Warner Bros. Interactive Entertainment wanted to make a big splash in the video game world back in March when it introduced “Matrix Online,” a massively multiplayer online game based on the once-hot film franchise. The game made a big splash all right, like a belly flop. Over its first three months the game signed up fewer than 50,000 subscribers, a pittance, so in June, Warner cut bait and agreed to sell the game to Sony. Last month “Matrix Online” was downsized from nine virtual “realms” to three, because users were having a hard time finding one another in the game’s vast digital ghost town. The troubles of “Matrix Online” were partly of Warner’s own making; many players and critics agree that the game is a mediocre experience. But the online market used to make room for mediocre games. Now, the broader phenomenon is that so many contenders, including “Matrix Online,” simply cannot stand up to the overwhelming popularity of online gaming’s new leviathan: “World of Warcraft,” made by Blizzard Entertainment, based in Irvine, Calif. Buy Gold for vanilla wow from our site.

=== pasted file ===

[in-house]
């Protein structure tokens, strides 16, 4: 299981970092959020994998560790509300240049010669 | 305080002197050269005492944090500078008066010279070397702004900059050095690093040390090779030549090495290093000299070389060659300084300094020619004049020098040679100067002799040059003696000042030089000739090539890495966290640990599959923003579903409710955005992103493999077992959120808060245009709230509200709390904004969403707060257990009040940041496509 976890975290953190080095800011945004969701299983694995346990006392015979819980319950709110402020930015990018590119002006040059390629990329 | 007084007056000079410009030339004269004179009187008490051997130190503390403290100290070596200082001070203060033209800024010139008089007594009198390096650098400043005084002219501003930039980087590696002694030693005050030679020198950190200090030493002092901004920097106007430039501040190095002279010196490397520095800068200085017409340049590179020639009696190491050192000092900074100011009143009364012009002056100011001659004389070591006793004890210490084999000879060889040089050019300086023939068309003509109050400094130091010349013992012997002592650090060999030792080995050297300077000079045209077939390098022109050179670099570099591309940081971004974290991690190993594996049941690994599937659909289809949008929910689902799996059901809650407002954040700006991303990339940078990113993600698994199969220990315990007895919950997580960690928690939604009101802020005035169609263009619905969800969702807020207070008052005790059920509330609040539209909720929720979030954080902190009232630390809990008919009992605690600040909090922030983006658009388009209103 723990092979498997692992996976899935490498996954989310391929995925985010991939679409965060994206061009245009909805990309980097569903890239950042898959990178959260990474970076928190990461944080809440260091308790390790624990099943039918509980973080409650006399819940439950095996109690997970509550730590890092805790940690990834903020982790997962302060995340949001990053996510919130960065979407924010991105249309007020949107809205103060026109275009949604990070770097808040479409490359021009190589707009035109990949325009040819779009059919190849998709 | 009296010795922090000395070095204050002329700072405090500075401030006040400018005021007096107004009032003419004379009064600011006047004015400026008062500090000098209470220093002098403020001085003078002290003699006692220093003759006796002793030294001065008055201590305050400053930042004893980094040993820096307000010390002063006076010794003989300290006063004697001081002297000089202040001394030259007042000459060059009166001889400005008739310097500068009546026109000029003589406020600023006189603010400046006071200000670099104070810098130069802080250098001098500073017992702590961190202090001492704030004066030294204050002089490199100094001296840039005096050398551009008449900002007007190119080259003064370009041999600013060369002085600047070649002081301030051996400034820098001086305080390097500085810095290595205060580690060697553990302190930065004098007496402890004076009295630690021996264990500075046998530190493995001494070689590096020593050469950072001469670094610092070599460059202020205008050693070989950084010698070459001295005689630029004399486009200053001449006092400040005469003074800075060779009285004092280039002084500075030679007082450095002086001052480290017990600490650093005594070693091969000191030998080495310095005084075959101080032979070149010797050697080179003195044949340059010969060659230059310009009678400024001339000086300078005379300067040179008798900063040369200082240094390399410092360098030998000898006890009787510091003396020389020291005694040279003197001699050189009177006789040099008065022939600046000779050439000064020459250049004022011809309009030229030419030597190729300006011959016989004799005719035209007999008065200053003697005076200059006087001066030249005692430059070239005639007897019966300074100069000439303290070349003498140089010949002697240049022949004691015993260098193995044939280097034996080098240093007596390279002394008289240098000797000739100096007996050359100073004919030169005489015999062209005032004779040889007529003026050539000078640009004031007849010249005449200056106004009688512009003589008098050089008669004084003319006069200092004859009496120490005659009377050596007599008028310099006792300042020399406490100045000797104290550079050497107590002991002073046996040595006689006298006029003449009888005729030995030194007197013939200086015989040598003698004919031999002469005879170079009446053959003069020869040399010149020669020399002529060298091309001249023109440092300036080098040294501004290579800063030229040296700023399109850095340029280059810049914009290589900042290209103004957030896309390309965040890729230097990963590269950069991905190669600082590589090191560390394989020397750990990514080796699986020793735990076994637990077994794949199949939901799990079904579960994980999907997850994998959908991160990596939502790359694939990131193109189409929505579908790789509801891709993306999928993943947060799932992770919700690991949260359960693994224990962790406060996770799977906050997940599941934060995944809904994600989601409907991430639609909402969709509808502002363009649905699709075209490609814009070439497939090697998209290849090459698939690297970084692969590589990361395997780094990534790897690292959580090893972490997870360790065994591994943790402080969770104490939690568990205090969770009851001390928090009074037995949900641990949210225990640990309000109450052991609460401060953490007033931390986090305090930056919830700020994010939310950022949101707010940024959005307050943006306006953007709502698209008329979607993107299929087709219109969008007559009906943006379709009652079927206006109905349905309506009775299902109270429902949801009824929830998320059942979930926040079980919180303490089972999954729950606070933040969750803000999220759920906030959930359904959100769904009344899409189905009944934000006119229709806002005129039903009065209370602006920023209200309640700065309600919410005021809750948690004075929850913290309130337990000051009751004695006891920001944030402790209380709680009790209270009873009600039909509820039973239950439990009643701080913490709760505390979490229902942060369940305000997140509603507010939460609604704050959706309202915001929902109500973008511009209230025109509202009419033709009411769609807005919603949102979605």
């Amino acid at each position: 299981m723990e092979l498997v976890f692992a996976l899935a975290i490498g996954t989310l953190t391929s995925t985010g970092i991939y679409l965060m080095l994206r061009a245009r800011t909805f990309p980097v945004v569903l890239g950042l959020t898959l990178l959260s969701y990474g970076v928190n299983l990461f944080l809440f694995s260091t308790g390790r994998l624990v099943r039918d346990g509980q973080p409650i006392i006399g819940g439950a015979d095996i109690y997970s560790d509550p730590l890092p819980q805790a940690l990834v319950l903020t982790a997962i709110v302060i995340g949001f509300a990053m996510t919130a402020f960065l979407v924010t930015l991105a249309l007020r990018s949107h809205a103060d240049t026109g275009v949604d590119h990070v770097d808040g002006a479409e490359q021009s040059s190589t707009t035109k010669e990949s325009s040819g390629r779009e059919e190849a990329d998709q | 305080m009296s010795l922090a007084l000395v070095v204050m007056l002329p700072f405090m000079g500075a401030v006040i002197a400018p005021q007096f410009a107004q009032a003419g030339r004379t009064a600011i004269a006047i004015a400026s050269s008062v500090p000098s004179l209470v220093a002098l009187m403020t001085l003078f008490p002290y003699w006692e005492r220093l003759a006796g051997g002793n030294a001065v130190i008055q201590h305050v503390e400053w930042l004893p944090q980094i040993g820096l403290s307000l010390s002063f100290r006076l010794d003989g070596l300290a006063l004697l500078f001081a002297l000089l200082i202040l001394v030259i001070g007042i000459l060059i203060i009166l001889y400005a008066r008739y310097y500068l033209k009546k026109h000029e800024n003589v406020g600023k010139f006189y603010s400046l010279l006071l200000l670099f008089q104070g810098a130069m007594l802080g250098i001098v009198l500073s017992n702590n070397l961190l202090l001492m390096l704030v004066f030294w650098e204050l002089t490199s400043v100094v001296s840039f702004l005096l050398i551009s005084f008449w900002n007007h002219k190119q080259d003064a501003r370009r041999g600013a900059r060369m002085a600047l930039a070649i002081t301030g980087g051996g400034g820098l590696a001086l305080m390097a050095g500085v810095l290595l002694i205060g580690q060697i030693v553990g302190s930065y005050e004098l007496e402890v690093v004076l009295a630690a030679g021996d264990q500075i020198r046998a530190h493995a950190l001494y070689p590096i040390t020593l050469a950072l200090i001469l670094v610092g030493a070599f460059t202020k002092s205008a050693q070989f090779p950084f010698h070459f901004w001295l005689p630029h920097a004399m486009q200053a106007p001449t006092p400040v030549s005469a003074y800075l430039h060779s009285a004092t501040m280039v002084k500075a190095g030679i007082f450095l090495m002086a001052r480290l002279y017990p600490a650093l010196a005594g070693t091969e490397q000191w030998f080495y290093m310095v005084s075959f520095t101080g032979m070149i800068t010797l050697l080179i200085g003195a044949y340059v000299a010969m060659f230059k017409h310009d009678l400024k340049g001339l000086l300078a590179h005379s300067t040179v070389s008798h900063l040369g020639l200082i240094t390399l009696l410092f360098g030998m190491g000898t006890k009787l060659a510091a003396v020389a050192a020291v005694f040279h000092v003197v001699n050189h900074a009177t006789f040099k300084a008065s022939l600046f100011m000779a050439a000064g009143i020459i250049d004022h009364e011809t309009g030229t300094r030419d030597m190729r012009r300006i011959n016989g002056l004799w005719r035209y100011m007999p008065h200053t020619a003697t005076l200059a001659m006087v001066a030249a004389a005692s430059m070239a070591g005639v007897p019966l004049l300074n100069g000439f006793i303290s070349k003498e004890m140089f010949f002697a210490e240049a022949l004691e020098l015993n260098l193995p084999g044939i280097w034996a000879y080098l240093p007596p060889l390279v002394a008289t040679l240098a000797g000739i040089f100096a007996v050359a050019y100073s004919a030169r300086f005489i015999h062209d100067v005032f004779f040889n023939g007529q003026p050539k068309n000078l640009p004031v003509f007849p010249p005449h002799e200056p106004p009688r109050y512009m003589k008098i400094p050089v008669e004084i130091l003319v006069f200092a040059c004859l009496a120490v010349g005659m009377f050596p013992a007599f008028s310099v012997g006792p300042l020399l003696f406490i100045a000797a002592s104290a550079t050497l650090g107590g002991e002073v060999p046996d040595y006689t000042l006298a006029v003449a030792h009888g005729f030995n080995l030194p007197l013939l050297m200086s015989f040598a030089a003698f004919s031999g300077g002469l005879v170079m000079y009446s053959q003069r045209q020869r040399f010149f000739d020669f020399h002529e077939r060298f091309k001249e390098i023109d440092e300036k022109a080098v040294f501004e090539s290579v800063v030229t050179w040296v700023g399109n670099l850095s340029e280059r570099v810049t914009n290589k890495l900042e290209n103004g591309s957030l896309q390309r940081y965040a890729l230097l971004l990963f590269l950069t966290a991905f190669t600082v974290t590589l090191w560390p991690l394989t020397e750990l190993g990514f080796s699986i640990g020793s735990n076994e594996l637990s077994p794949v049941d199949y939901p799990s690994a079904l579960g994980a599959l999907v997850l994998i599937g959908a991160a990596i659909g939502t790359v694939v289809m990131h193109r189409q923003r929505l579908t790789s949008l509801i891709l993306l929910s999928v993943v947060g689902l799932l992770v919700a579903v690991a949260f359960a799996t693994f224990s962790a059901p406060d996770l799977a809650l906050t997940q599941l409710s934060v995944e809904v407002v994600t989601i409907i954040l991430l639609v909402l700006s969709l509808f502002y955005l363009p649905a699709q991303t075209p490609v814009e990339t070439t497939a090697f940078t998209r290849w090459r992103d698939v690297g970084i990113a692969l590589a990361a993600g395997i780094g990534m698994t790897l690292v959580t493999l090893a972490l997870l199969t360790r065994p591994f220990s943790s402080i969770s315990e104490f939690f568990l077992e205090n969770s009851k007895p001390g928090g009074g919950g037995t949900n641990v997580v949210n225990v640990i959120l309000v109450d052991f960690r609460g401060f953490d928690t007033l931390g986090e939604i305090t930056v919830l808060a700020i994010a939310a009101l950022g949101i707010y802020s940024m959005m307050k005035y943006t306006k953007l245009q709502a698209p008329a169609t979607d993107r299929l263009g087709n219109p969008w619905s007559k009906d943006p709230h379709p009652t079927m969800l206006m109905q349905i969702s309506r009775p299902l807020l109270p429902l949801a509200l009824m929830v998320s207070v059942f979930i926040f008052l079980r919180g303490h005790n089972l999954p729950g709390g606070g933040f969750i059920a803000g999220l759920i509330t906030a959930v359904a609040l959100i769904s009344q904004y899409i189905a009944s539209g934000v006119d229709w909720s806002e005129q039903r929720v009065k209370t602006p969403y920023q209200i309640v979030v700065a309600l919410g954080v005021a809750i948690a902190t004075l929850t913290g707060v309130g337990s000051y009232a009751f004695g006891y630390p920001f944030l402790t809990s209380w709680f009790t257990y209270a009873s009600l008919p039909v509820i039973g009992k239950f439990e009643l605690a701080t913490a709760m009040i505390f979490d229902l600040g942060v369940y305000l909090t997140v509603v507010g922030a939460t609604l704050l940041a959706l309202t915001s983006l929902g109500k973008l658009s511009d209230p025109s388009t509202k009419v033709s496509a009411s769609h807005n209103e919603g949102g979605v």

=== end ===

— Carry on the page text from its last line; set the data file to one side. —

With its finely polished, subtly humorous rendition of fantasy gaming – complete with orcs, mages, dragons and demons – “World of Warcraft” has become such a runaway success that it is now prompting a debate about whether it is helping the overall industry by bringing millions of new players into subscription-based online gaming or hurting the sector by diverting so many dollars and players from other titles.” ‘World of Warcraft'(WOW) is completely owning the online game space right now,” said Chris Kramer, a spokesman for Sony Online Entertainment, buyer of “Matrix Online” and one of Blizzard’s chief rivals. “Look, ‘Matrix Online’ is good, but it’s like being in the early ’90s and trying to put a fighting game up against ‘Mortal Kombat’ or ‘Street Fighter’; it’s just not going to happen. There are a lot of other online games that are just sucking wind right now because so many people are playing ‘WOW.’ “Kramer is in a position to know. Last November, his company released “EverQuest II,” sequel to the previous champion of massively multiplayer games. Such games, also known as MMOs, allow hundreds or thousands of players to simultaneously explore vast virtual worlds stocked with quests, monsters and treasure.